Amos Brumble is a New England legend. Is it because of his racing palmarès? His charm? His collection of guinea pigs? Or all of those things? We find out, and then we dive into some listener questions.
David H. of Seattle, Washington asks:
“Suppose a 55-year old athlete is training with a heart rate monitor and perceived effort and recovery scales and is able to train between 10-16 hours/week. No power measurements. The athlete’s goal is to maximize performance on gravel races—about 100 miles and about 10,000 feet of climbing—which, with the exception of the first 20 miles or so, basically means a long time trial effort. Given that goal and training context, how would you recommend that a training plan be structured? I ask this question because so much of the discussion on your podcast references power. I understand why, but I don’t have a power meter in part, for cost, and in part because heart rate is enough ‘quantification.’ I’m interested in the meaning and aesthetics of riding hard.”
The next series of questions on low-cadence work comes from Ray Farris:
“My impression from your podcast is that the low cadence sessions talked about in the session were fairly short efforts at high power. However, Steve Neal of the Cycling Gym, whom you have had on Fast Talk a couple of times, seems to like to give his athletes sessions of several intervals of 20-40 min at low cadence at tempo power, generally 83% of FTP, subject to an 83% of max heart rate limit on power. And I just watched a Lionel Sanders YouTube video in which his coach had him do multiple sessions of 40 minutes at 50-60rpm at what I roughly estimate is about 80% of FTP.
What’s the thinking about these types of interval workouts? 1) Do these build FTP? 2) Are these “hard” workouts in the Seiler polarized model? Do they have a place in a polarized model and if so what is it and when is it in terms of periodization blocks? 3) Do these raise the athlete toward his theoretical VO2 max, but at the cost of lowering VLa max? Does this trade-off even matter for anyone other than pro level sprinters?”
Our next question comes from Russ Sanka, in Bristol, Tennessee. And it’s a good one for anyone who has a desk job. He asks:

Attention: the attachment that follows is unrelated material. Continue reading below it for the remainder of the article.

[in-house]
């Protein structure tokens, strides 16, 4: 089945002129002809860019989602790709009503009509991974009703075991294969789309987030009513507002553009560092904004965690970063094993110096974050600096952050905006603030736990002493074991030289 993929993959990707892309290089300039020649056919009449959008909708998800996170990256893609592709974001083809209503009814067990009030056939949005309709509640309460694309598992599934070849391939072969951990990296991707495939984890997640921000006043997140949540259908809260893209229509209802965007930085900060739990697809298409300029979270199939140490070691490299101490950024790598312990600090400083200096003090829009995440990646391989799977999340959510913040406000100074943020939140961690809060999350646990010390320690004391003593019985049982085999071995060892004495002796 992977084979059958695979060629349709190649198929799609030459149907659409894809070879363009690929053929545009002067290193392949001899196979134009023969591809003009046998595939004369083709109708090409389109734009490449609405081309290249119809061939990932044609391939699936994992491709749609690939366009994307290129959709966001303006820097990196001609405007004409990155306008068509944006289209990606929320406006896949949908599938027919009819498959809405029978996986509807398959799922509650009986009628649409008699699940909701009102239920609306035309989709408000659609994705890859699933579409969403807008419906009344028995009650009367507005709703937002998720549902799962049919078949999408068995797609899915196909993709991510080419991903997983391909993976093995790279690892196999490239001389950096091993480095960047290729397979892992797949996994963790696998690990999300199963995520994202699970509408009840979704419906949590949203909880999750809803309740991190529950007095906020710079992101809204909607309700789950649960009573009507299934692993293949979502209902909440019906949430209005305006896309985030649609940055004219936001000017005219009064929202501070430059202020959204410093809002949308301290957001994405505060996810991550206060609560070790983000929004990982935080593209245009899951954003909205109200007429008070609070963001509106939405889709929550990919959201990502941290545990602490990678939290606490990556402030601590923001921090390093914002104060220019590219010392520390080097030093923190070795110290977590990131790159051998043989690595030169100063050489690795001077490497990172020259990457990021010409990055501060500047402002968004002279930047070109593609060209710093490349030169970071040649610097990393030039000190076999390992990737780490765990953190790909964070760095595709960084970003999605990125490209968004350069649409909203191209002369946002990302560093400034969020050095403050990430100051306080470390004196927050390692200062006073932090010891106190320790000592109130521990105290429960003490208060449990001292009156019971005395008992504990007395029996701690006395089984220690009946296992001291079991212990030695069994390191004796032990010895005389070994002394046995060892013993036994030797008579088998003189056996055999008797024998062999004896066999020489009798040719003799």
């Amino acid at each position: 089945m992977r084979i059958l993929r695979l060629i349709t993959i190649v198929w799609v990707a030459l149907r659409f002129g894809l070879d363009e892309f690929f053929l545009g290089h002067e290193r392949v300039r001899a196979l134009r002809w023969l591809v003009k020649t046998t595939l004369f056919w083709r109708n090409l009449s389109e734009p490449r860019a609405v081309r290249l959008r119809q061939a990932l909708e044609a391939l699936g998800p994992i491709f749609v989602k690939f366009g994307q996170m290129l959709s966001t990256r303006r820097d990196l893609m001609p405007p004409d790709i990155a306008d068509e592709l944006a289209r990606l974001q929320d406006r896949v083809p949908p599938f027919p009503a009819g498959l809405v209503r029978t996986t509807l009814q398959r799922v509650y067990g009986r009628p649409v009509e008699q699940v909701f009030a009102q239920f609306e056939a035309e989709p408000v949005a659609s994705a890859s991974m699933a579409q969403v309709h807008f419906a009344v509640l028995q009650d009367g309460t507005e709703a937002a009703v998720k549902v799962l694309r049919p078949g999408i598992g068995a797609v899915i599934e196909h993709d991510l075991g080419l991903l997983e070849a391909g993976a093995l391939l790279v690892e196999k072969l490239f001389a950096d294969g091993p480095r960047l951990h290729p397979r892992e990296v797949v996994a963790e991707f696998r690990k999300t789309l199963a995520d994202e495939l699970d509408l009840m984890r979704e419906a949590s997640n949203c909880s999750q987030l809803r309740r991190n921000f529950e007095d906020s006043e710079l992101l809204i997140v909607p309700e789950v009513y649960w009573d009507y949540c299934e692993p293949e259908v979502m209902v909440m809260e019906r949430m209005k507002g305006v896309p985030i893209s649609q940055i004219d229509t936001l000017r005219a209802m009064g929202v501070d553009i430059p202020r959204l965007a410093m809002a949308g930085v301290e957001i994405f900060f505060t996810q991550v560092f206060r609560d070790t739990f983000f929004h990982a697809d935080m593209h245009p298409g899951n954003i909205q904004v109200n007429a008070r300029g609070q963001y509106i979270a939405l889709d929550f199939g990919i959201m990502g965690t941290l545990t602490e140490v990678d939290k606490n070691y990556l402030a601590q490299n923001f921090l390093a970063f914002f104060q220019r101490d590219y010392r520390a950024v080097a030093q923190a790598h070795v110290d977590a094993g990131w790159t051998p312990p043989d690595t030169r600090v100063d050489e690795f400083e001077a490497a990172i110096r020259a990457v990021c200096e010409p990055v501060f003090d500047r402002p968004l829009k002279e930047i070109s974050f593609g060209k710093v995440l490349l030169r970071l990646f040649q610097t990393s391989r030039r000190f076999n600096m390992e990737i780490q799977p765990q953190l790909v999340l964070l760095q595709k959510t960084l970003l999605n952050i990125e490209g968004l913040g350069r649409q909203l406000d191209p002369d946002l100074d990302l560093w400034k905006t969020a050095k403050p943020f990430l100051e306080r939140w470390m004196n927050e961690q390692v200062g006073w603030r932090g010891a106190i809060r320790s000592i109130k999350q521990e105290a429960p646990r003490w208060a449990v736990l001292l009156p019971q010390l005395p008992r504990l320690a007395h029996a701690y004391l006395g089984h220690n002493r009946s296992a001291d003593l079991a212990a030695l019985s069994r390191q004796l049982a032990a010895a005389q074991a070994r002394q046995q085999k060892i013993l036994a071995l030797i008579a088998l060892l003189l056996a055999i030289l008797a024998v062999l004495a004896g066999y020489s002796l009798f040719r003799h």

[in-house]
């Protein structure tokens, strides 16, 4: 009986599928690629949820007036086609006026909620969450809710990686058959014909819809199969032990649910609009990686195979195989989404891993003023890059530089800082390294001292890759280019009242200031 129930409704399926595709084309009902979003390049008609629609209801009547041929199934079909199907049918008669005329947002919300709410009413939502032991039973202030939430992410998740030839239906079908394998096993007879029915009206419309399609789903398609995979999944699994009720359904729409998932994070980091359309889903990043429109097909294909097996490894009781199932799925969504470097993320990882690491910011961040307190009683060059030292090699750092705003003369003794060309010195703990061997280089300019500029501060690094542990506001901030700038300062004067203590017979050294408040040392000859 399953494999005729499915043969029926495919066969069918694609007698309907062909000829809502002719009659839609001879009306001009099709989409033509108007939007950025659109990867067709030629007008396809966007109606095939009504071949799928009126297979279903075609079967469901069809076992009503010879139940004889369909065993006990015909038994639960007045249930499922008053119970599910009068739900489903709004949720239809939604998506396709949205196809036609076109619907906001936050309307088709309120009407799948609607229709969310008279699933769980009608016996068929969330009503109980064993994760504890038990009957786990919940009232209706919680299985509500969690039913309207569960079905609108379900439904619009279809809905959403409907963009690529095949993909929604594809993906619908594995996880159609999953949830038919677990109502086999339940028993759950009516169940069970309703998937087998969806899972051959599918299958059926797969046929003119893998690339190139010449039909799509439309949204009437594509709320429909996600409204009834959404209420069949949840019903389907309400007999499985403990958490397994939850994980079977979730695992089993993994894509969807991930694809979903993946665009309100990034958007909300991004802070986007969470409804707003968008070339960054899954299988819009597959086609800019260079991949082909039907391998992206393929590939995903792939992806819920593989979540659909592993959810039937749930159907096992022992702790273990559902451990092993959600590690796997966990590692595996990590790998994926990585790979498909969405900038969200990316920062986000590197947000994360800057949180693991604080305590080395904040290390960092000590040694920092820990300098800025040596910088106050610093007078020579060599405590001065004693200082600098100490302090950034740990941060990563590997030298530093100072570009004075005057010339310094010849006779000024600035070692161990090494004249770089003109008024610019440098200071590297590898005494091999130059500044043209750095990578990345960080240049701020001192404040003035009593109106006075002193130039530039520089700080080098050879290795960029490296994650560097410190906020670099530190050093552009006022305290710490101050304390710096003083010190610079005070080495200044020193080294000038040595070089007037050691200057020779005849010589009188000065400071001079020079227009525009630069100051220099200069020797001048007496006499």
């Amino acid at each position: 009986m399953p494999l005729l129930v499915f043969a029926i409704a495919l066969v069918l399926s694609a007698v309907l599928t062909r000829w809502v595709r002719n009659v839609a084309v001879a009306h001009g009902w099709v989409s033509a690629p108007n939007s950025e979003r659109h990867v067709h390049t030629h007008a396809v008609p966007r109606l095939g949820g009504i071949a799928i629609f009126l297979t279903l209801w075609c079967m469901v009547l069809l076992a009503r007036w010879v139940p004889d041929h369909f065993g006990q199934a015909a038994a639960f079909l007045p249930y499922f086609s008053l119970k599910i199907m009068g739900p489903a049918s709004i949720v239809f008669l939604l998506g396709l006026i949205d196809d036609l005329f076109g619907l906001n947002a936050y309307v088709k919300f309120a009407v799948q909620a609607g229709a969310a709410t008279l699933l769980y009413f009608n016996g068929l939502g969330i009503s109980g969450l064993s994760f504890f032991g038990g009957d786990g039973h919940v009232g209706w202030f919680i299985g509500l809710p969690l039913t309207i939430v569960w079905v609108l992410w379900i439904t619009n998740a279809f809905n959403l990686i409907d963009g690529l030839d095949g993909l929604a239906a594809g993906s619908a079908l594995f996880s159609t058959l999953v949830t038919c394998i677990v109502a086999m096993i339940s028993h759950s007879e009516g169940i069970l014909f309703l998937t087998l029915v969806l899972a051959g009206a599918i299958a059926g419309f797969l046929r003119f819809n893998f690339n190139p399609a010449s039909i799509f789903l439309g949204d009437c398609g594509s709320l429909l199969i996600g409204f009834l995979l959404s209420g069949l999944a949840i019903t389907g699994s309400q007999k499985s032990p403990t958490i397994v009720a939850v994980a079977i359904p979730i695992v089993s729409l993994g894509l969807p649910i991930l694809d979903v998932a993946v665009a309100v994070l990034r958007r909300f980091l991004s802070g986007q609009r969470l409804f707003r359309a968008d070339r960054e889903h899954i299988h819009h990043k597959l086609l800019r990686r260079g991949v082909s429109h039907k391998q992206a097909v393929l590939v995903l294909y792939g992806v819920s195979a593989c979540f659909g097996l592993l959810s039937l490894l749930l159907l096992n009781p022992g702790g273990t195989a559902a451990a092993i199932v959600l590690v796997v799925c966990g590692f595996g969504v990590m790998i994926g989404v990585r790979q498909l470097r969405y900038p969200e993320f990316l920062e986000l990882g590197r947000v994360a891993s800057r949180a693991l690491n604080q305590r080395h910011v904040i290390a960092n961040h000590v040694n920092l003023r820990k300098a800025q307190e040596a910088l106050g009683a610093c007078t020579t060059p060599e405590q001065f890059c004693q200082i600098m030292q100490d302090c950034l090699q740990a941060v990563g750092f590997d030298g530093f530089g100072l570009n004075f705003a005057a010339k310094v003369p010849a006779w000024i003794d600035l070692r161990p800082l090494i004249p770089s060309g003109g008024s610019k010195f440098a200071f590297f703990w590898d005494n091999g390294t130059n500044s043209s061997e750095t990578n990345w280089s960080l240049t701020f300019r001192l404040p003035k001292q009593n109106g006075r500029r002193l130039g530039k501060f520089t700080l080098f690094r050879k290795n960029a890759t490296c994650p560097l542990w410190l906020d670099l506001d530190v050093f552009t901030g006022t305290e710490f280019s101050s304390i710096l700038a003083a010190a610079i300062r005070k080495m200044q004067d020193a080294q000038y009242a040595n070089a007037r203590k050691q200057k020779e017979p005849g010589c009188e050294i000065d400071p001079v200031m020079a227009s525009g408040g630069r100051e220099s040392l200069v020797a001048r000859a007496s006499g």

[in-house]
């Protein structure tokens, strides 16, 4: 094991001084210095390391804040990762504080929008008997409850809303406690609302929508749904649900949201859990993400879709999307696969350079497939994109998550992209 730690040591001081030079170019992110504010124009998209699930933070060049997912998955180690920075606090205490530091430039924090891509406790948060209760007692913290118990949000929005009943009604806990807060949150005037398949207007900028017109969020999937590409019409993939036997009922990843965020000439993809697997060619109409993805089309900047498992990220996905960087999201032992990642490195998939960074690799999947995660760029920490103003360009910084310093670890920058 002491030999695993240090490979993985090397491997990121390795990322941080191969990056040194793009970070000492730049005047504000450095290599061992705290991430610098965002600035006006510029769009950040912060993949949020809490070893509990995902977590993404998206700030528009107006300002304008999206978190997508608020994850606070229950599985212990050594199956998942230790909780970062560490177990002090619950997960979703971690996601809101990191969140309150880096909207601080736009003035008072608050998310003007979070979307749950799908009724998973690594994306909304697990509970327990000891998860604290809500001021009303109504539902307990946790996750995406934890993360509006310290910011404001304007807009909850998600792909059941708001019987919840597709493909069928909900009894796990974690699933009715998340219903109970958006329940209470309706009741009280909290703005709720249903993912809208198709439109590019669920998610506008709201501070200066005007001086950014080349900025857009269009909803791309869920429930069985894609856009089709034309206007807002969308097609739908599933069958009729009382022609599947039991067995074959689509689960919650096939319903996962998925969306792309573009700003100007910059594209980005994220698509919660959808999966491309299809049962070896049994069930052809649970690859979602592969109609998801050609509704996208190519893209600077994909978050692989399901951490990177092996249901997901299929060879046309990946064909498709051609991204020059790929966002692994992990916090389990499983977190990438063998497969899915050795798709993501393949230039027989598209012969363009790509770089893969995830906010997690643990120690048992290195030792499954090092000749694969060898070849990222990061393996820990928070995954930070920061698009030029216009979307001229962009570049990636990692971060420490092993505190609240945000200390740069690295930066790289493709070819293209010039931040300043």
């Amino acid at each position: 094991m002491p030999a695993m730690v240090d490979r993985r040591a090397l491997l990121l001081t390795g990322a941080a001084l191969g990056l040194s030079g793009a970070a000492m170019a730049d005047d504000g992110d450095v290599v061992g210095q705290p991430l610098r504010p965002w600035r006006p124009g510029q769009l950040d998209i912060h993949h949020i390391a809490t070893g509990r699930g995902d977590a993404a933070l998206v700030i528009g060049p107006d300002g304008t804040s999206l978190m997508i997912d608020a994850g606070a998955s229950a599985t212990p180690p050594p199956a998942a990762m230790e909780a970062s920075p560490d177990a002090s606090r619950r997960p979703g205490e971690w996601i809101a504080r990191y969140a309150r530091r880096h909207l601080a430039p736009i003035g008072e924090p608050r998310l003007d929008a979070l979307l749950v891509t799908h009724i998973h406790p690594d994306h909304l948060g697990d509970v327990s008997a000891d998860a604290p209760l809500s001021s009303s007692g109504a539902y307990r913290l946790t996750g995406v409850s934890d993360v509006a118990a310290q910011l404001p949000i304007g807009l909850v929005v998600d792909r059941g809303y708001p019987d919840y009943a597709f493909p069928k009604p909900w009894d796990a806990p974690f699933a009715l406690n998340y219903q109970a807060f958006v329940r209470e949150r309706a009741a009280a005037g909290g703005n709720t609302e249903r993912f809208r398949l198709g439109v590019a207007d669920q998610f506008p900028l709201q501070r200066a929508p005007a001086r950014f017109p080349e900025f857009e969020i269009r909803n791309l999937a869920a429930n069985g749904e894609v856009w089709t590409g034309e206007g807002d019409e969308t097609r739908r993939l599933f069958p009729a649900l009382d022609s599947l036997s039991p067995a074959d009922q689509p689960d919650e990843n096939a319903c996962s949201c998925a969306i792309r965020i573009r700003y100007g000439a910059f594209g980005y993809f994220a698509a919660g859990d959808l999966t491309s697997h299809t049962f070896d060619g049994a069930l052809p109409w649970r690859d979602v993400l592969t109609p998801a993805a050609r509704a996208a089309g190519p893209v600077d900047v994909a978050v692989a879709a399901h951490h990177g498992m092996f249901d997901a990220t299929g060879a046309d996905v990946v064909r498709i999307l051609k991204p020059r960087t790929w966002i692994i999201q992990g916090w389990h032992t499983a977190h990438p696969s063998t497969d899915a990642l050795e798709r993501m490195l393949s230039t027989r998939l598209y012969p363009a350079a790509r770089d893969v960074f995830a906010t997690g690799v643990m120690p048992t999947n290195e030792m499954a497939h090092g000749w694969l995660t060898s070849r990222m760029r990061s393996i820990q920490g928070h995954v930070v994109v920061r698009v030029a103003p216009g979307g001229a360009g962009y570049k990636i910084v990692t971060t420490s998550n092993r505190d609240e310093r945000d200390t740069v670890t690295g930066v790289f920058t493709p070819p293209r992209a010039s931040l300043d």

“What can I do at a desk job to aid in training/recovery? I have been using a stand-up desk and a DeskCycle but I would like to hear your opinions and the research on the subject.”
This next question comes from Ivan Stanzio from Milan, Italy. He asks:
“I love to ride my fixie in the ‘off-season’ to train on. I feel like it helps me with training and strength that I can’t get on a geared bike. Is this true? If so, what am I gaining and how does that help me when I go back to the geared bike?”
Our final question comes from Peter Burghardt. He asks:
“Can you address ‘lunch ride syndrome’—the tendency to go out the door and immediately hammer down because you’ve only got 45 minutes. Do you have suggestions for lunch ride workouts of an hour or less?”
- Peterman, J. E., Healy, G. N., Winkler, E. A., Moodie, M., Eakin, E. G., Lawler, S. P., … LaMontagne, A. D. (2019). A cluster randomized controlled trial to reduce office workers’ sitting time: effect on productivity outcomes. Scandinavian Journal of Work, Environment & Health, 45(5), 483–492. Retrieved from https://doi.org/10.5271/sjweh.3820
- Peterman, J. E., Morris, K. L., Kram, R., & Byrnes, W. C. (2019). Cardiometabolic Effects of a Workplace Cycling Intervention. Journal of Physical Activity and Health, 16(7), 547–555. Retrieved from https://doi.org/10.1123/jpah.2018-0062
- PETERMAN, J. E., WRIGHT, K. P., MELANSON, E. L., KRAM, R., & BYRNES, W. C. (2016). Motor-Driven (Passive) Cycling. Medicine & Science in Sports & Exercise, 48(9), 1821–1828. Retrieved from https://doi.org/10.1249/mss.0000000000000947
- Torbeyns, T., Geus, B. de, Bailey, S., Pauw, K. D., Decroix, L., Cutsem, J. V., & Meeusen, R. (2016). Cycling on a Bike Desk Positively Influences Cognitive Performance. PLOS ONE, 11(11), e0165510. Retrieved from https://doi.org/10.1371/journal.pone.0165510
After this episode published, we heard from friend and colleague Jim Peterman, the author of the study on the DeskCycle. Here’s what he had to say:
Just to be clear, DeskCycle is actually not passive cycling—you’ve got to pedal the DeskCycle. It’s really easy pedaling but still pedaling. The research we did with passive cycling was on a homemade contraption. (We wanted to create a passive cycling machine, but failed to find funding.)
You did hit it correctly in terms of the benefit of cycling at work and recovery. It’s maybe not the best for recovery. That being said, though, passive cycling (if we ever got one created) could potentially flush the legs in a similar manner as NormaTec boots. That could maybe improve recovery.
The key thing with these, though, is that you don’t need to be doing it all day. Just do it for a portion of time at work. (Maybe 10 minutes?) I don’t have any evidence for that other than how I felt after using it, but something for the future maybe.
A couple other thoughts:
- Cycling at work maybe isn’t going to help a ton in terms of recovery but may have other benefits such as improving markers of productivity or creativity or decreasing stress. Again, it doesn’t have to be done all day, but breaking up sitting can be beneficial in other ways.
- The DeskCycle did improve VO2max (in sedentary folks). So it might not be a recovery tool but a training tool.
- Cycling, whether passive or not, increased energy expenditure. So it could be a potential tool to help with weight loss.